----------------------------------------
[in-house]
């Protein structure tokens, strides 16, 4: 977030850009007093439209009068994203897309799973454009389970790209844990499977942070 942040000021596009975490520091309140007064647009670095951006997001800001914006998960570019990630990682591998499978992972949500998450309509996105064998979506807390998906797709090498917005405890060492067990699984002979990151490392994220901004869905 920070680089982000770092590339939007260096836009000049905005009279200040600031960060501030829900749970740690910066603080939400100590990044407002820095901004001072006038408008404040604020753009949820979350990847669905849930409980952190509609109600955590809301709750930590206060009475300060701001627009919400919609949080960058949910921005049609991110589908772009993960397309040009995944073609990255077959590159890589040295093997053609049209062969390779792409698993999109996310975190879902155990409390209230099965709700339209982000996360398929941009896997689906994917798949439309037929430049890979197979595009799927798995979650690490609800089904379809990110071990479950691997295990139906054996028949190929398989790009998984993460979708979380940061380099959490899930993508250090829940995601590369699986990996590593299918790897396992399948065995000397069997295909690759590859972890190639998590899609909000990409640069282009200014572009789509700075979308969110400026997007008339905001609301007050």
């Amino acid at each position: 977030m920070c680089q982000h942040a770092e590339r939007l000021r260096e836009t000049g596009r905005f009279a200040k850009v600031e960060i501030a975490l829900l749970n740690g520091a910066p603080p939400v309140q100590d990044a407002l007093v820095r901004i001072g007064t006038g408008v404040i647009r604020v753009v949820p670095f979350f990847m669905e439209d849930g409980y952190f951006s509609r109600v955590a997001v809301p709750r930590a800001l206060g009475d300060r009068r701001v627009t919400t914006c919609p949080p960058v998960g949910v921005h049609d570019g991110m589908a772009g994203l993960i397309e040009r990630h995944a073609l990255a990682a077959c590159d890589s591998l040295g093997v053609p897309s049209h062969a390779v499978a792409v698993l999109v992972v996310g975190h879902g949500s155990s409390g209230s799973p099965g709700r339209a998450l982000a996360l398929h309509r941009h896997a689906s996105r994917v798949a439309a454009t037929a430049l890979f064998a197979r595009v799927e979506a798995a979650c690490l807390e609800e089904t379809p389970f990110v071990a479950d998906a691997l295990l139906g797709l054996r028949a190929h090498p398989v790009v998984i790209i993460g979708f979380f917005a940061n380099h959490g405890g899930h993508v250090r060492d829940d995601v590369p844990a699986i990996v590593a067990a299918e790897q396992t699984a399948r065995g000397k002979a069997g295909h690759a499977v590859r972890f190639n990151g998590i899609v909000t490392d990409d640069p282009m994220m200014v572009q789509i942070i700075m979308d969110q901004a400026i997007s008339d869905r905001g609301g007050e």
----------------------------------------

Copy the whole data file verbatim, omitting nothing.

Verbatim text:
[in-house]
């Protein structure tokens, strides 16, 4: 977030850009007093439209009068994203897309799973454009389970790209844990499977942070 942040000021596009975490520091309140007064647009670095951006997001800001914006998960570019990630990682591998499978992972949500998450309509996105064998979506807390998906797709090498917005405890060492067990699984002979990151490392994220901004869905 920070680089982000770092590339939007260096836009000049905005009279200040600031960060501030829900749970740690910066603080939400100590990044407002820095901004001072006038408008404040604020753009949820979350990847669905849930409980952190509609109600955590809301709750930590206060009475300060701001627009919400919609949080960058949910921005049609991110589908772009993960397309040009995944073609990255077959590159890589040295093997053609049209062969390779792409698993999109996310975190879902155990409390209230099965709700339209982000996360398929941009896997689906994917798949439309037929430049890979197979595009799927798995979650690490609800089904379809990110071990479950691997295990139906054996028949190929398989790009998984993460979708979380940061380099959490899930993508250090829940995601590369699986990996590593299918790897396992399948065995000397069997295909690759590859972890190639998590899609909000990409640069282009200014572009789509700075979308969110400026997007008339905001609301007050």
């Amino acid at each position: 977030m920070c680089q982000h942040a770092e590339r939007l000021r260096e836009t000049g596009r905005f009279a200040k850009v600031e960060i501030a975490l829900l749970n740690g520091a910066p603080p939400v309140q100590d990044a407002l007093v820095r901004i001072g007064t006038g408008v404040i647009r604020v753009v949820p670095f979350f990847m669905e439209d849930g409980y952190f951006s509609r109600v955590a997001v809301p709750r930590a800001l206060g009475d300060r009068r701001v627009t919400t914006c919609p949080p960058v998960g949910v921005h049609d570019g991110m589908a772009g994203l993960i397309e040009r990630h995944a073609l990255a990682a077959c590159d890589s591998l040295g093997v053609p897309s049209h062969a390779v499978a792409v698993l999109v992972v996310g975190h879902g949500s155990s409390g209230s799973p099965g709700r339209a998450l982000a996360l398929h309509r941009h896997a689906s996105r994917v798949a439309a454009t037929a430049l890979f064998a197979r595009v799927e979506a798995a979650c690490l807390e609800e089904t379809p389970f990110v071990a479950d998906a691997l295990l139906g797709l054996r028949a190929h090498p398989v790009v998984i790209i993460g979708f979380f917005a940061n380099h959490g405890g899930h993508v250090r060492d829940d995601v590369p844990a699986i990996v590593a067990a299918e790897q396992t699984a399948r065995g000397k002979a069997g295909h690759a499977v590859r972890f190639n990151g998590i899609v909000t490392d990409d640069p282009m994220m200014v572009q789509i942070i700075m979308d969110q901004a400026i997007s008339d869905r905001g609301g007050e």